education's digital future

Jan 22, week 3: what happened in class—symbolic deference, the inherited system of credit and accreditation in US higher education

This week's class began with a review of the previous week's discussion, which centered on functional and conflict theories of the formation of educational systems. Both theories offer plausible explanations for why schooling formed in the way it has, from a top-down desire for differentiated instruction, to an arms-race of would-be elites seeking status and exclusivity. However it formed, schools today treat student agency as a binary value that flips from "child" to "adult" at age 18 or high-school graduation. However, as Tim Reilly pointed out, our true ability to remake and direct ourselves waxes and wanes more gradually over the course of our lives. The public often takes a simplified view that responsibility passes from the teacher/school to the learner at the magic number 18. However, as Mitchell noted, data from online courses may challenge our views by demonstrating the agency of students who are below 18 and the impact of bad teachers/schools for those beyond 18.

With that, Mitchell introduced his mini-lecture for the week — "What Is Accreditation? Why Should You Care?" He began by emphasizing that colleges and universities can be considered "quasi-sovereigns" in that they have partial autonomy from the government and other regulatory bodies, they have their own infrastructure and bureaucracy, and they have multiple overlapping jurisdictions. He illustrated this with a slide depicting colleges as bubbles in a Petri dish of public and private organizations. Though universities are not typically seen as money-making institutions per se, they require money to sustain themselves as much as any other bubble in the dish, and they seek to cooperate with other organizations in order to thrive.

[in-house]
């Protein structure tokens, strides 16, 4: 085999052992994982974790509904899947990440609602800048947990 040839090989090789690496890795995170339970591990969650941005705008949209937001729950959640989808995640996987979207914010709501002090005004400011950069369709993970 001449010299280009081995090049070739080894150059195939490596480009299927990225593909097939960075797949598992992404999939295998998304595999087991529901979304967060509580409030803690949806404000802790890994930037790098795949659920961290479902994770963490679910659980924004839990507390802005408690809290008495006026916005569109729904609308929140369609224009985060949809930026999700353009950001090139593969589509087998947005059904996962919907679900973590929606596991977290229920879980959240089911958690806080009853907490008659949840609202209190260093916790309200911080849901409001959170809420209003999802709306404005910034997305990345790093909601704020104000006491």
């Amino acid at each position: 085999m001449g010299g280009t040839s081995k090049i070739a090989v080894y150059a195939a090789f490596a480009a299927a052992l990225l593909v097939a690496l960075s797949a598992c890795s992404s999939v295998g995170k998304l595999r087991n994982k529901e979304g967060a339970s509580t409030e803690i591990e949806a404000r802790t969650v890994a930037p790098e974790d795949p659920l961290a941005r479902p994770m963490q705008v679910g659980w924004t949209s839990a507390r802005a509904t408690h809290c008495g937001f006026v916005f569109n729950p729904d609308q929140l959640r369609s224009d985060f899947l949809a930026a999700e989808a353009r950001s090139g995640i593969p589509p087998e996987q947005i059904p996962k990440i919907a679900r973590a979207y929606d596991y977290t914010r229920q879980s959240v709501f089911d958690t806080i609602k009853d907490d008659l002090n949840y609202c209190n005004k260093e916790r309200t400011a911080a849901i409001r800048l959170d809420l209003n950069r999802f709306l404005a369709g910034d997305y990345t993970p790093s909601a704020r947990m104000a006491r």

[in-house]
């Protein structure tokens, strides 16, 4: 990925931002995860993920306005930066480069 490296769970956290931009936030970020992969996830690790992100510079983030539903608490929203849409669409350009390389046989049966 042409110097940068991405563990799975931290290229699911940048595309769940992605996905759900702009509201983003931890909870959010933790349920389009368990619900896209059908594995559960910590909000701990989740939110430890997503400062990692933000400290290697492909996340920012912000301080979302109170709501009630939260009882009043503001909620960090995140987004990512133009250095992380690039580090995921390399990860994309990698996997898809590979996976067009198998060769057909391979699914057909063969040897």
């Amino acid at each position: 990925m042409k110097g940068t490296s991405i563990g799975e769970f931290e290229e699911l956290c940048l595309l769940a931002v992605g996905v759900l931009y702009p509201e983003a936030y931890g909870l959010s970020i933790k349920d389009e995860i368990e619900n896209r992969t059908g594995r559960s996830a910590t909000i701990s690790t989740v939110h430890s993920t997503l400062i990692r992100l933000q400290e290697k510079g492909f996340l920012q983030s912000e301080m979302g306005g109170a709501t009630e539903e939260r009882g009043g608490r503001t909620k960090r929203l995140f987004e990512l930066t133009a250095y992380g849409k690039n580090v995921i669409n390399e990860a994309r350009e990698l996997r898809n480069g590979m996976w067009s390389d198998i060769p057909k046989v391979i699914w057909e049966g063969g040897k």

How does accreditation function in this world? Mitchell argued that accreditation is a way to certify the legitimacy of the work offered by colleges and completed by students. To a large degree, universities seek accreditation to make money by qualifying for federal grants and attracting students who see a college education as a legitimate ticket to a job. (Picture the "Stanford" bubble linking up to the "Federal Government" bubble through the intermediate "accrediting body" bubble.) This relationship has been stable throughout the 20th century, but the last ten years have added significant strain. Reduced federal funding of higher ed and new federal expectations of accountability have encouraged colleges to either compete more intently for the government resources available, or to break off in search of self-sufficiency. In addition, the dish is now filled with "free radicals" (pun intended), potentially disruptive ed-tech startups that promise to deliver better learning opportunities for little or no cost. The remainder of the class was spent discussing the many strategies that the free radicals in this space could take, including attempting to interface directly with the government, banding together to create alternative forms of accreditation, or attempting to merge with the DNA of colleges for mutual benefit.